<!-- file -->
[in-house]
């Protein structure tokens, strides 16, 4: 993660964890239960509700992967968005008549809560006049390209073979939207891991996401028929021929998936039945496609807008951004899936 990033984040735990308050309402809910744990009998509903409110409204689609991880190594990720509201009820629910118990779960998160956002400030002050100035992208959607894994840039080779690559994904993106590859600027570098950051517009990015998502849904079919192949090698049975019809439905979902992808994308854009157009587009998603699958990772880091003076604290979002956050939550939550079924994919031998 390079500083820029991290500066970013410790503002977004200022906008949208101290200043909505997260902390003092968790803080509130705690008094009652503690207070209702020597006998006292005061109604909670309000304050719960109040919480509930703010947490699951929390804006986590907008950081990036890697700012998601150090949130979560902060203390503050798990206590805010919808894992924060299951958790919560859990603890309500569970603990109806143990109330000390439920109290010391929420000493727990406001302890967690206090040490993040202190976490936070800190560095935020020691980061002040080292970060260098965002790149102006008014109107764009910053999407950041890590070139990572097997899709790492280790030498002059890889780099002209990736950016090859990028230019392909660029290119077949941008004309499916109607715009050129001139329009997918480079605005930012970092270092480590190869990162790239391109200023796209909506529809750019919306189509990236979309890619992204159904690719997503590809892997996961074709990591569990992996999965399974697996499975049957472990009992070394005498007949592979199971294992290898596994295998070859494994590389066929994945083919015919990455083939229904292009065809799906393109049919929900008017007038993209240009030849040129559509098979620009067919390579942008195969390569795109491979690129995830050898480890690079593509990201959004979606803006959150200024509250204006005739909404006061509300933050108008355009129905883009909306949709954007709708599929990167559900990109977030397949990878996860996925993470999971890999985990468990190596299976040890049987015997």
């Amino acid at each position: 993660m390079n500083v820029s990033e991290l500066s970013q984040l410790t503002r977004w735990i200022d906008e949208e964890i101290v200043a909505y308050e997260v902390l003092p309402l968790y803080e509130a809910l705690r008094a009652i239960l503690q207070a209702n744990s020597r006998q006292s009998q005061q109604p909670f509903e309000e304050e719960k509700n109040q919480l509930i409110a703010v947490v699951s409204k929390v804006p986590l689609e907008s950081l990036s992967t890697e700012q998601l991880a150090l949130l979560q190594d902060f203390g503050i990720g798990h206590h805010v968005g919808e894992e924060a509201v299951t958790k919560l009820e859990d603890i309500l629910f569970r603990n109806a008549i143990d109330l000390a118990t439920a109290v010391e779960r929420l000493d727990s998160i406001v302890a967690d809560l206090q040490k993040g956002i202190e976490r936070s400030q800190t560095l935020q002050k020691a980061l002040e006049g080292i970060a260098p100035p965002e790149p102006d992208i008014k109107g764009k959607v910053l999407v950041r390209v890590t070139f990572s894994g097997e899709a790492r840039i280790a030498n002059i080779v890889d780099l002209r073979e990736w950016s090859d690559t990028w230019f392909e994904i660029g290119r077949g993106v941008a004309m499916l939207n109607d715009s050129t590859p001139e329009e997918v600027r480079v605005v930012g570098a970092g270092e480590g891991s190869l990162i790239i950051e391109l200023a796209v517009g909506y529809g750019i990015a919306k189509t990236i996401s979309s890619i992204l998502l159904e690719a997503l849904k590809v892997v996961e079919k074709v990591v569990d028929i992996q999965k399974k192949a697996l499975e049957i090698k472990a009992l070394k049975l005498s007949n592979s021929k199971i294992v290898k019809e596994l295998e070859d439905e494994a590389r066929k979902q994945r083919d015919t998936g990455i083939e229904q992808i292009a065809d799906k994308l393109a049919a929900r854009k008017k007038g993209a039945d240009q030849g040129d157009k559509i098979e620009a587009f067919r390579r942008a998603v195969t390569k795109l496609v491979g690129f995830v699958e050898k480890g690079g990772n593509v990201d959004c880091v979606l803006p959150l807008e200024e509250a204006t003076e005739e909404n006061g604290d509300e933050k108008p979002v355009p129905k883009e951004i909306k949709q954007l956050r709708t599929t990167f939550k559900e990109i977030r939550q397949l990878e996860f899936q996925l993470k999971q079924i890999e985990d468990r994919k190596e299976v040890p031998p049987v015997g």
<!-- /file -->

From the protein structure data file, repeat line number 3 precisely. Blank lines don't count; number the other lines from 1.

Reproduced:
């Amino acid at each position: 993660m390079n500083v820029s990033e991290l500066s970013q984040l410790t503002r977004w735990i200022d906008e949208e964890i101290v200043a909505y308050e997260v902390l003092p309402l968790y803080e509130a809910l705690r008094a009652i239960l503690q207070a209702n744990s020597r006998q006292s009998q005061q109604p909670f509903e309000e304050e719960k509700n109040q919480l509930i409110a703010v947490v699951s409204k929390v804006p986590l689609e907008s950081l990036s992967t890697e700012q998601l991880a150090l949130l979560q190594d902060f203390g503050i990720g798990h206590h805010v968005g919808e894992e924060a509201v299951t958790k919560l009820e859990d603890i309500l629910f569970r603990n109806a008549i143990d109330l000390a118990t439920a109290v010391e779960r929420l000493d727990s998160i406001v302890a967690d809560l206090q040490k993040g956002i202190e976490r936070s400030q800190t560095l935020q002050k020691a980061l002040e006049g080292i970060a260098p100035p965002e790149p102006d992208i008014k109107g764009k959607v910053l999407v950041r390209v890590t070139f990572s894994g097997e899709a790492r840039i280790a030498n002059i080779v890889d780099l002209r073979e990736w950016s090859d690559t990028w230019f392909e994904i660029g290119r077949g993106v941008a004309m499916l939207n109607d715009s050129t590859p001139e329009e997918v600027r480079v605005v930012g570098a970092g270092e480590g891991s190869l990162i790239i950051e391109l200023a796209v517009g909506y529809g750019i990015a919306k189509t990236i996401s979309s890619i992204l998502l159904e690719a997503l849904k590809v892997v996961e079919k074709v990591v569990d028929i992996q999965k399974k192949a697996l499975e049957i090698k472990a009992l070394k049975l005498s007949n592979s021929k199971i294992v290898k019809e596994l295998e070859d439905e494994a590389r066929k979902q994945r083919d015919t998936g990455i083939e229904q992808i292009a065809d799906k994308l393109a049919a929900r854009k008017k007038g993209a039945d240009q030849g040129d157009k559509i098979e620009a587009f067919r390579r942008a998603v195969t390569k795109l496609v491979g690129f995830v699958e050898k480890g690079g990772n593509v990201d959004c880091v979606l803006p959150l807008e200024e509250a204006t003076e005739e909404n006061g604290d509300e933050k108008p979002v355009p129905k883009e951004i909306k949709q954007l956050r709708t599929t990167f939550k559900e990109i977030r939550q397949l990878e996860f899936q996925l993470k999971q079924i890999e985990d468990r994919k190596e299976v040890p031998p049987v015997g």